Swazi king given legal immunity
A Swazi businessman who claims he was left penniless after the king's office "took over" his guesthouse has been prevented from taking legal action.
A Swazi businessman who claims he was left penniless after the king’s office “took over” his guesthouse for a number of years without paying has been prevented from taking legal action by Swaziland’s chief justice, who has declared the monarch immune from prosecution.
The 58-year-old tried to take the king’s office to court to recoup losses, which he says amount to millions of rands, after he was forced to sell his business when his bank threatened foreclosure. But after nine years of legal wrangling, the Mbabane man has now been told his case is unfightable because the king is above the law.
Citing the 2005 constitution, Chief Justice Michael Ramodibedi published a directive in late June declaring that “no summons or applications for civil claims against his majesty the king and ingwenyama, either directly or indirectly, shall be accepted in the high court or any other court in the country”.
In the paper memo, which was circulated outside all formal court hearings, the chief justice directs the registrar of the high court to refuse any applications involving the king.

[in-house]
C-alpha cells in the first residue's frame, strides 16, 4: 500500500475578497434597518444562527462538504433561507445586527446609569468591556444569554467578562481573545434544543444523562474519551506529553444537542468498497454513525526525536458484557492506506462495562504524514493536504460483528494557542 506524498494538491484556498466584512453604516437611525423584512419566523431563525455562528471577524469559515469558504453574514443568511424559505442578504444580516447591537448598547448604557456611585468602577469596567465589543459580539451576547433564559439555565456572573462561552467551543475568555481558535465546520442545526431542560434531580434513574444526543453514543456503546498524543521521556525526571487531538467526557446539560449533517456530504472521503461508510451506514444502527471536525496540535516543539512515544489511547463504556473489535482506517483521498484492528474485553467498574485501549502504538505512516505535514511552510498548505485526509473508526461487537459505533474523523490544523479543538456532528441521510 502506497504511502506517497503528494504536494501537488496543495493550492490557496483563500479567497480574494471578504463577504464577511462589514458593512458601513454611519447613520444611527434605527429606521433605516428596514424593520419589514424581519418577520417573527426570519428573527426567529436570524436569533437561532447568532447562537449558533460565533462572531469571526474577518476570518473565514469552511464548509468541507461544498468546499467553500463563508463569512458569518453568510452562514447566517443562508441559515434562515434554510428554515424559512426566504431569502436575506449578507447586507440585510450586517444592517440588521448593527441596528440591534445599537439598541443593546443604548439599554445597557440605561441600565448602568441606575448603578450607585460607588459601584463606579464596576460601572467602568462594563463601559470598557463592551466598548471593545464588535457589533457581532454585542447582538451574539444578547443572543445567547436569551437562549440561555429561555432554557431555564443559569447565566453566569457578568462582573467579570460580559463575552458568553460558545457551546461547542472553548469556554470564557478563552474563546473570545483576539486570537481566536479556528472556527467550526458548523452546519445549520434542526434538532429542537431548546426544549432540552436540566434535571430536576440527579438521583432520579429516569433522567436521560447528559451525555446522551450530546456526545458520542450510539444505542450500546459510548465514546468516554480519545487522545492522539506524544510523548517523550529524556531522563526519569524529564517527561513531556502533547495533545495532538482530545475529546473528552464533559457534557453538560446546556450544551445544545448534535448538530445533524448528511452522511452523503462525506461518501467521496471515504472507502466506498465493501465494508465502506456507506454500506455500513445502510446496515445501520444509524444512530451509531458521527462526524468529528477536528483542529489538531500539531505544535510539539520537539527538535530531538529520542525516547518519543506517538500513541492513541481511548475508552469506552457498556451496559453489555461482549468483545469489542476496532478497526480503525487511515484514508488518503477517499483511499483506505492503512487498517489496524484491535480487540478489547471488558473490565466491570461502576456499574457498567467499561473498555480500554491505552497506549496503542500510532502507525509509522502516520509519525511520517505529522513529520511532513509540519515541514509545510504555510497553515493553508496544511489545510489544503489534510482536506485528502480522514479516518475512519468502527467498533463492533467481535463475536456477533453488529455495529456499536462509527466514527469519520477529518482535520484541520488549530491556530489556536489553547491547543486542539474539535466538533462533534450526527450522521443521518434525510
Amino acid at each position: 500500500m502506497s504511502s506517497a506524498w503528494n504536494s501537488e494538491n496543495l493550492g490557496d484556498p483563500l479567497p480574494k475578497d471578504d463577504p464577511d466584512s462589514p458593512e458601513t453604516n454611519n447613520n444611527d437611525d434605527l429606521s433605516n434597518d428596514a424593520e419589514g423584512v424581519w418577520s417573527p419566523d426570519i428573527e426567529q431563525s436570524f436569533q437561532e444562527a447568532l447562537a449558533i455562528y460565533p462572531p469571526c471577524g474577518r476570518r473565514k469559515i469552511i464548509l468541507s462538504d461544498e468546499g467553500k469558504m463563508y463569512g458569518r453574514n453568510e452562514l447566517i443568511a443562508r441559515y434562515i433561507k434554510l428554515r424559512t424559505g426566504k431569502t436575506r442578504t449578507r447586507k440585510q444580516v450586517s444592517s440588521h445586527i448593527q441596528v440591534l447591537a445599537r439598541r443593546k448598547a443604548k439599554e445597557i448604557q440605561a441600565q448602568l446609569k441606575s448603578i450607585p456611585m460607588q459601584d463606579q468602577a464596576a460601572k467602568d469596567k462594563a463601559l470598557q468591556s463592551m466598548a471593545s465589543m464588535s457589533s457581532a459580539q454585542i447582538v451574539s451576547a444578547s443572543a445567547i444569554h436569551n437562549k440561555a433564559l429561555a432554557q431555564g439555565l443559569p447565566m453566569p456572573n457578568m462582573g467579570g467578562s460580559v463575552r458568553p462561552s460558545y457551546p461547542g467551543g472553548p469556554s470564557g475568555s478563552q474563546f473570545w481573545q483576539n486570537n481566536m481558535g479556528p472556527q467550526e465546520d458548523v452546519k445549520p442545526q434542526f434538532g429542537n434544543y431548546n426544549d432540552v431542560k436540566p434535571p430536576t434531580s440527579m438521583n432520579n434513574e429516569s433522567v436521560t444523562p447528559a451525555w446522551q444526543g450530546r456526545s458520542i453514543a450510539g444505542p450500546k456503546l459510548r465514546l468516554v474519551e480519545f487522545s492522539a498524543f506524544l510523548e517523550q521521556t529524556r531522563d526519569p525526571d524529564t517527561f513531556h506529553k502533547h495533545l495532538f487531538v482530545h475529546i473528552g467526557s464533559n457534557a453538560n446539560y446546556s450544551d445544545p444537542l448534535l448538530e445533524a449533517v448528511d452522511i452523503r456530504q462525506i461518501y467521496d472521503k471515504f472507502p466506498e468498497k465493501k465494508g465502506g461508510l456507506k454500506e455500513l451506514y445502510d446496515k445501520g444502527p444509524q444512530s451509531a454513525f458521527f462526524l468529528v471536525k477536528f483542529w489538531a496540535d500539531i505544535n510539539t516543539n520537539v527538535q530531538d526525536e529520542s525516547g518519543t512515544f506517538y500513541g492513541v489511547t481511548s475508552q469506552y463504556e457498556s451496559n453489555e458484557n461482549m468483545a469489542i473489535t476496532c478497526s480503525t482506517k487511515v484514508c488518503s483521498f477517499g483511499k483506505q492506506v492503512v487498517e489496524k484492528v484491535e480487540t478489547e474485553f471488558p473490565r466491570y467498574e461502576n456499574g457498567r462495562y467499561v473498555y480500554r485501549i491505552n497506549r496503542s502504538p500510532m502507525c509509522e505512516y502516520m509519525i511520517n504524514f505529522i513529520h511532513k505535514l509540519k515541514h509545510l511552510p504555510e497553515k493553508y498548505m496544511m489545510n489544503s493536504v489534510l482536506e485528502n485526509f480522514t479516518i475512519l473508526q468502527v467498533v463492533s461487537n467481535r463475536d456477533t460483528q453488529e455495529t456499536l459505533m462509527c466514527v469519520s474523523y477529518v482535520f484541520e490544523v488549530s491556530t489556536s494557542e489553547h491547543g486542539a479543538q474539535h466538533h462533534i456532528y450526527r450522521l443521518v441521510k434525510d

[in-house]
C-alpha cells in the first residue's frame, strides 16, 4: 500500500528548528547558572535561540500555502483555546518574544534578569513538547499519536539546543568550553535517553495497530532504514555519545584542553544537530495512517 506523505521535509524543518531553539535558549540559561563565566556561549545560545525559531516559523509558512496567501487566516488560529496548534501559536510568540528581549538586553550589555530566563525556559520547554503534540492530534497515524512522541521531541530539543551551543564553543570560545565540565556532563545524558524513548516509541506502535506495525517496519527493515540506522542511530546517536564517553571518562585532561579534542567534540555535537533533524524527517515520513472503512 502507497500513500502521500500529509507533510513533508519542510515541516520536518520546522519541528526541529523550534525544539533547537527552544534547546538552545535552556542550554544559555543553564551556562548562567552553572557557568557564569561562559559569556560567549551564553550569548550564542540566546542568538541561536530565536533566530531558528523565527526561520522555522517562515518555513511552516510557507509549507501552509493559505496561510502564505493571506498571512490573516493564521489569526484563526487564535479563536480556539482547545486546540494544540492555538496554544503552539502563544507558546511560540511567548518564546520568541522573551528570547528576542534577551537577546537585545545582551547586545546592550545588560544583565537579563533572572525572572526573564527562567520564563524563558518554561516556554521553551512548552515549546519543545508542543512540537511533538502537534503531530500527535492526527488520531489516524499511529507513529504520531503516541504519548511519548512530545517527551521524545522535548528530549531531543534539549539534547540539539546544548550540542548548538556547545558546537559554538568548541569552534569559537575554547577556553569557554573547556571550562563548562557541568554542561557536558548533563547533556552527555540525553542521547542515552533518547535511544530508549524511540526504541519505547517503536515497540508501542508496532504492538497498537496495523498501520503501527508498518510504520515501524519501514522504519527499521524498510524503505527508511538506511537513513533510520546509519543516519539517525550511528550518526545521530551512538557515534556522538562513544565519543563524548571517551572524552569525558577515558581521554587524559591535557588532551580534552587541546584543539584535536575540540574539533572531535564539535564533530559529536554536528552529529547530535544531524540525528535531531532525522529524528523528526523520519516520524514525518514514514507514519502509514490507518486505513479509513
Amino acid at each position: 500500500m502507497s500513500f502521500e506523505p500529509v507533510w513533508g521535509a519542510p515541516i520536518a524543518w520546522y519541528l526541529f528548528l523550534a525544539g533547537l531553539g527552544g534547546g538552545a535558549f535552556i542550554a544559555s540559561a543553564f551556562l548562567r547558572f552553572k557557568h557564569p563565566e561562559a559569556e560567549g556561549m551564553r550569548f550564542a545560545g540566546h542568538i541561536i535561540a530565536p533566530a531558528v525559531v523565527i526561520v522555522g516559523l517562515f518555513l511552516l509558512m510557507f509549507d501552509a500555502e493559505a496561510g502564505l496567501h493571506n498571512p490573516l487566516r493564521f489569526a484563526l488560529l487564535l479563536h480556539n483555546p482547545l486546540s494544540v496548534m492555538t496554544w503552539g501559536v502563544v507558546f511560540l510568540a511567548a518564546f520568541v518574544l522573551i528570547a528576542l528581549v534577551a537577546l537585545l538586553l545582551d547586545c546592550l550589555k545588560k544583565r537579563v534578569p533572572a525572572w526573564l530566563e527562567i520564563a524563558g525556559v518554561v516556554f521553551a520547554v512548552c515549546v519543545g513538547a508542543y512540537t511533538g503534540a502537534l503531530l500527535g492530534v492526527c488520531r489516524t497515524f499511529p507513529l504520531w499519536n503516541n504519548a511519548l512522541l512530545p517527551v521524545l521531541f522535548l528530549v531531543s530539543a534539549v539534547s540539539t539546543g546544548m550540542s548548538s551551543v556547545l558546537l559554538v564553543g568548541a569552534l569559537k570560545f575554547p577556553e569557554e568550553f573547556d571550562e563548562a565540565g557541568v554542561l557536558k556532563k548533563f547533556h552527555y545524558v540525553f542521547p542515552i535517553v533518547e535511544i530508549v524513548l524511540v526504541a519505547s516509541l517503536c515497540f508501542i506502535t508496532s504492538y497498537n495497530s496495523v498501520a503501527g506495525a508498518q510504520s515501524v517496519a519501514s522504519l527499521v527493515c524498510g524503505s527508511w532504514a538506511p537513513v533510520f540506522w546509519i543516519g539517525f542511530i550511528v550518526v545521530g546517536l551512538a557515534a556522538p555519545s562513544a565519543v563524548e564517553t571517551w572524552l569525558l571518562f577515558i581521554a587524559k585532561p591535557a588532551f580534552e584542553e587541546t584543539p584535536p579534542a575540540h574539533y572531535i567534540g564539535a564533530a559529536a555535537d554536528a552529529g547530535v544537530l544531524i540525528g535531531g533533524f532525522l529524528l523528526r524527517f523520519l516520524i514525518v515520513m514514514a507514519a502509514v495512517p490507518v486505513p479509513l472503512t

Arnold Tsunga, the director of the Africa programme at the International Commission of Jurists, called the directive a deliberate attempt to undermine the rule of law. He said it should be for an individual court to decide whether it would accept a case, not a chief justice to issue a paper memorandum.
“This is a fundamental attack on a citizen’s right to be protected by the law and the right to be heard before an independent judiciary,” he said.
Said Mandla Hlatshwayo, the founding member of the Swaziland Coalition of Concerned Civic Organisations: “It creates a situation in which innocent people can become victims of unscrupulous individuals masquerading as representatives of the king and the courts will not be available to test the vera-city of such claims.”
Hlatshwayo, a Swazi who lives in exile in South Africa, said he was also gravely concerned about last week’s suspension of Judge Thomas Masuku. “This is all becoming very political. It is a symptom of the decay taking root in Swaziland, which has been caused by the lack of checks and balances in the Tinkhundla system of governance and the monarchy.”
Justice Masuku faces 12 counts of alleged misconduct, among them a charge of insulting the king, “actively associating with those who want to bring about unlawful change to the regime” and joining a toyi-toyi demonstration outside court.
In spite of having received a written order from the chief justice “to refrain from discussing the matter in the news media”, Justice Masuku spoke briefly to the Mail & Guardian this week to pronounce his innocence and confirm he would be defending his position.